Where index $i=1,2$ represent out system of two ball, and the sum above represent all force terms that act on each balls. Those force are the internal forces : contact force and frictions, and the external forces : weight, normal forces and frictions from the table. The internal forces are comes in pairs so if we add the forces $\sum \vec{F_1} + \sum \vec{F_2}$, those will cancels each other. The normal force and the weight will cancel each other. So we just have frictions from the table that contribute, and in fact in the small interval (as they collide) the product of theese constant force and the time interval is so small so they can be neglected, $$ \int (\sum \vec{F_1} + \sum \vec{F_2}) dt = \int_{0}^{\delta} (\vec{f_1} +\vec{f_2} ) dt = (\vec{f_1} +\vec{f_2}) \delta \approx 0 $$ Therefore the momentum is conserved. So $$ (\vec{p_1})_{\text{initial}} + (\vec{p_2})_{\text{initial}} = (\vec{p_1})_{\text{final}} + (\vec{p_2})_{\text{final}} \qquad (4) $$ We know that the target ball is not move at the beginning so $(\vec{p_2})_{\text{initial}} = \vec{0}$. Also the direction of the velocity of the target ball will be perpendicular to the tag line so $\vec{p_2})_{\text{final}} = M\vec{V} = (-MV \cos \alpha, MV \sin \alpha,0)$. And also $(\vec{p_1})_{\text{initial}} = (0,mv,0)$. We dont know the direction of the cue ball after collision so lets just say $(\vec{p_1})_{\text{final}} = (mv'_x,mv_y',0)$. Therefore $x$-component and the $y-$component of the momentum eq. $(4)$ $$ 0 = mv_x'- MV \cos \alpha, \qquad mv = mv_y' + MV \sin \alpha \qquad (5) $$ rewrite and squared both sides $$ (mv_x')^2 = (MV \cos \alpha)^2, \qquad (mv_y')^2 = (mv - MV \sin \alpha)^2 $$ and then add them, you'll have $$ m^2v'^2 = m^2v^2 + M^2 V^2 - 2mM vV \sin \alpha \qquad (6) $$ Now we have to make other assumption that the angular velocity of the ball does not affected by the collision so in the equation $(3)$, $\omega'=\omega$ and $\omega_M = 0$ (actually i think this is the case in pool because the surface of the balls is very smooth). Otherwise it will be very difficult to solve because now the angular velocity not vanish due to the horizontal friction and vertical friction (i'm sorry i dont have the picture) and we have to analyze them using another equation that is angular impulse-momentum equation derived from integrating torque equation. By this assumption $(3)$ become $$ mv^2 = mv'^2 + MV^2 $$ Combine this and $(6)$ we have $$ 0 = V^2 (1+ \frac{M}{m}) - 2vV \sin \alpha \implies V = \frac{2v \sin \alpha}{1+ \frac{M}{m}} $$ And therefore by $(5)$ you'll have $v' =\sqrt{ v_x'^2+v_y'^2}$ also.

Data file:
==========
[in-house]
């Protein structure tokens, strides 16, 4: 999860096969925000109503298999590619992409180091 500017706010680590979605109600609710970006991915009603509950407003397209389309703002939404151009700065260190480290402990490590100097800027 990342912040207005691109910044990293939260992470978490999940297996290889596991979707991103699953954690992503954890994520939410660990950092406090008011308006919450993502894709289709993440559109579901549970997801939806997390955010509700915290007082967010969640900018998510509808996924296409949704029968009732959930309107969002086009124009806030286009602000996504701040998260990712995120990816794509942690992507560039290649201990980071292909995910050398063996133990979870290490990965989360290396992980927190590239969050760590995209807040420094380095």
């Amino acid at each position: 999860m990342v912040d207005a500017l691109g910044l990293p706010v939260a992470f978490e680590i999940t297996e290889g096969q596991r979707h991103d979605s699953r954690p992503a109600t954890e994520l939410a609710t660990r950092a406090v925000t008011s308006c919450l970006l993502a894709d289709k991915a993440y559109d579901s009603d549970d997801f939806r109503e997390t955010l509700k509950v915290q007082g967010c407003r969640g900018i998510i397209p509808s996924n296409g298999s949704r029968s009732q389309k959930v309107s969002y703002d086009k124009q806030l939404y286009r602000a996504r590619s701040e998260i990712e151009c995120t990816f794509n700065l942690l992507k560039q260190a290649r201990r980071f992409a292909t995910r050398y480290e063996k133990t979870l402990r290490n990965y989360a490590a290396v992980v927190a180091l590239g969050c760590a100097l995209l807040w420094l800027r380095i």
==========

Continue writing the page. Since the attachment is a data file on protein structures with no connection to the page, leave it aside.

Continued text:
$P_1 - P_2$ (after collision) :

We have to analize two ball after the collision. Lets consider the easier first that is the target ball. Right after the collision, the target ball moving with velocity $V$ in the direction of the line perpedicular to the tag line. Call this line as $y'-$axis and the tag line $x'-$axis. Because of this, the target ball must slip for a moment and we have to find when this slip is over. By Newton's Law and torque eq. (along $y'$-axis) and the fact that $f = \mu_kMg$ $$ -f =-\mu_k Mg= Ma, \qquad -fr=-\mu_kMg r=I_M \alpha $$ So the velocity and the angular velocity of this target ball will be $$ V_M = V + at = V-\mu_k g t, \quad \omega_M = \omega_M0 + \alpha t = 0 - \frac{\mu_kMgr}{I_M} t $$ The minus sign in the $\omega_M$ just means that the roatation is top spin. The non-slip condition happen (at some time $t^*$) if the magnitude of $V_M$ and $\omega_M r$ are equall. So set $|V_M| = |\omega_M|r$ $$ V - \mu_k g t^* = \frac{\mu_kMgr}{I_M} t^* \implies t^* = \frac{V}{\mu_k g(1+ \frac{rM}{I_M})} $$ Put this back to the $V_M = V + at^* = V-\mu_k g t^*$ we have the final velocity of the target ball until non-slip condition $$ V_M = \frac{V}{\frac{I_M}{Mr}+1} $$ And we're done with the target ball.

For the cue ball after collision, the cue ball has condition $\vec{v'} = (v_x',v_y',0)$ with back spin $\dot{\theta}= (\omega,0,0)$ as before collision. Because of the back spin, there is a friction force $\vec{f_1} = (0,-f_1,0)$ and because of the movement in the $+x$-direction (by $v_x'$) we have the second friction force $\vec{f_2}= (-f_2,0,0)$ with their resultant $\vec{f}=\vec{f_1}+\vec{f_2}$ satisfy $|\vec{f}| = \mu_kmg$. And to this point i simply have a doubt about how to proceed to analized this. I'll update it another time if i know.